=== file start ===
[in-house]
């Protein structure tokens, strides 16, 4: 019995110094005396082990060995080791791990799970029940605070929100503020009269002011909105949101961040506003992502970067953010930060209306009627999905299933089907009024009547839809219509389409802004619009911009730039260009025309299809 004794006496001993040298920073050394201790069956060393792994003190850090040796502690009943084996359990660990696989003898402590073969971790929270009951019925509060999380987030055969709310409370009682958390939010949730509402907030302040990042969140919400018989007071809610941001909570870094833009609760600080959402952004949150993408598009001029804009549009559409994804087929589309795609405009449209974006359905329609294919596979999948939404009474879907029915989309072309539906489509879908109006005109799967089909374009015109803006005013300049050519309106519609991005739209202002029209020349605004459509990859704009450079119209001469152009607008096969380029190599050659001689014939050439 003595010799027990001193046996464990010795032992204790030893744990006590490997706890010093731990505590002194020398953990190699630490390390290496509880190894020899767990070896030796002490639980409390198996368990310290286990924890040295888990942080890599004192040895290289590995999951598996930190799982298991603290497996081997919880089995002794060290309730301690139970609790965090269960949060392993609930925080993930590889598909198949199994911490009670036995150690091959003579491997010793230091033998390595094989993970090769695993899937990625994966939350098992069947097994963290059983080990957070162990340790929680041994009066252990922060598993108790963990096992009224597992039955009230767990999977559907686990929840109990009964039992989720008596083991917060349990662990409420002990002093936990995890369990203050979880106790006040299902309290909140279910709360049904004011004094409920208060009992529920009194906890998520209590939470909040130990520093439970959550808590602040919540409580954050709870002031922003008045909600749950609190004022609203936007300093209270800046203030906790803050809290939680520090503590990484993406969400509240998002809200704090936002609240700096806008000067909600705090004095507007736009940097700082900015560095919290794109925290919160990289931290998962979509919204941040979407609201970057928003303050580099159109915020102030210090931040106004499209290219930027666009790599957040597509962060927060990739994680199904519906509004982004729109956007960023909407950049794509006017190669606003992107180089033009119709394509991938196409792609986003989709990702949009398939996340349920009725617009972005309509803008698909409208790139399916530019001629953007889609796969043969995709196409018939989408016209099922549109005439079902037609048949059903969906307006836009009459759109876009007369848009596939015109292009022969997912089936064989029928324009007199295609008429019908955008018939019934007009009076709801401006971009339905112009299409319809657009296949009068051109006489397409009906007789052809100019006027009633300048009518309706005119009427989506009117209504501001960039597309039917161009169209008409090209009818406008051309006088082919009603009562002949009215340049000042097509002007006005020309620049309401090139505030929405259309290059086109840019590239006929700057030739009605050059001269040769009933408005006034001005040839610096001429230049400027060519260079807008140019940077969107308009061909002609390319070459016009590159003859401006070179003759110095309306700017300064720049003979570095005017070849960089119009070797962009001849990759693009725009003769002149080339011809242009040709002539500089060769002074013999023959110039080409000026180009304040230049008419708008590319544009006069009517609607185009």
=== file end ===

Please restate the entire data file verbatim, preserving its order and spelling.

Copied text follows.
[in-house]
């Protein structure tokens, strides 16, 4: 019995110094005396082990060995080791791990799970029940605070929100503020009269002011909105949101961040506003992502970067953010930060209306009627999905299933089907009024009547839809219509389409802004619009911009730039260009025309299809 004794006496001993040298920073050394201790069956060393792994003190850090040796502690009943084996359990660990696989003898402590073969971790929270009951019925509060999380987030055969709310409370009682958390939010949730509402907030302040990042969140919400018989007071809610941001909570870094833009609760600080959402952004949150993408598009001029804009549009559409994804087929589309795609405009449209974006359905329609294919596979999948939404009474879907029915989309072309539906489509879908109006005109799967089909374009015109803006005013300049050519309106519609991005739209202002029209020349605004459509990859704009450079119209001469152009607008096969380029190599050659001689014939050439 003595010799027990001193046996464990010795032992204790030893744990006590490997706890010093731990505590002194020398953990190699630490390390290496509880190894020899767990070896030796002490639980409390198996368990310290286990924890040295888990942080890599004192040895290289590995999951598996930190799982298991603290497996081997919880089995002794060290309730301690139970609790965090269960949060392993609930925080993930590889598909198949199994911490009670036995150690091959003579491997010793230091033998390595094989993970090769695993899937990625994966939350098992069947097994963290059983080990957070162990340790929680041994009066252990922060598993108790963990096992009224597992039955009230767990999977559907686990929840109990009964039992989720008596083991917060349990662990409420002990002093936990995890369990203050979880106790006040299902309290909140279910709360049904004011004094409920208060009992529920009194906890998520209590939470909040130990520093439970959550808590602040919540409580954050709870002031922003008045909600749950609190004022609203936007300093209270800046203030906790803050809290939680520090503590990484993406969400509240998002809200704090936002609240700096806008000067909600705090004095507007736009940097700082900015560095919290794109925290919160990289931290998962979509919204941040979407609201970057928003303050580099159109915020102030210090931040106004499209290219930027666009790599957040597509962060927060990739994680199904519906509004982004729109956007960023909407950049794509006017190669606003992107180089033009119709394509991938196409792609986003989709990702949009398939996340349920009725617009972005309509803008698909409208790139399916530019001629953007889609796969043969995709196409018939989408016209099922549109005439079902037609048949059903969906307006836009009459759109876009007369848009596939015109292009022969997912089936064989029928324009007199295609008429019908955008018939019934007009009076709801401006971009339905112009299409319809657009296949009068051109006489397409009906007789052809100019006027009633300048009518309706005119009427989506009117209504501001960039597309039917161009169209008409090209009818406008051309006088082919009603009562002949009215340049000042097509002007006005020309620049309401090139505030929405259309290059086109840019590239006929700057030739009605050059001269040769009933408005006034001005040839610096001429230049400027060519260079807008140019940077969107308009061909002609390319070459016009590159003859401006070179003759110095309306700017300064720049003979570095005017070849960089119009070797962009001849990759693009725009003769002149080339011809242009040709002539500089060769002074013999023959110039080409000026180009304040230049008419708008590319544009006069009517609607185009």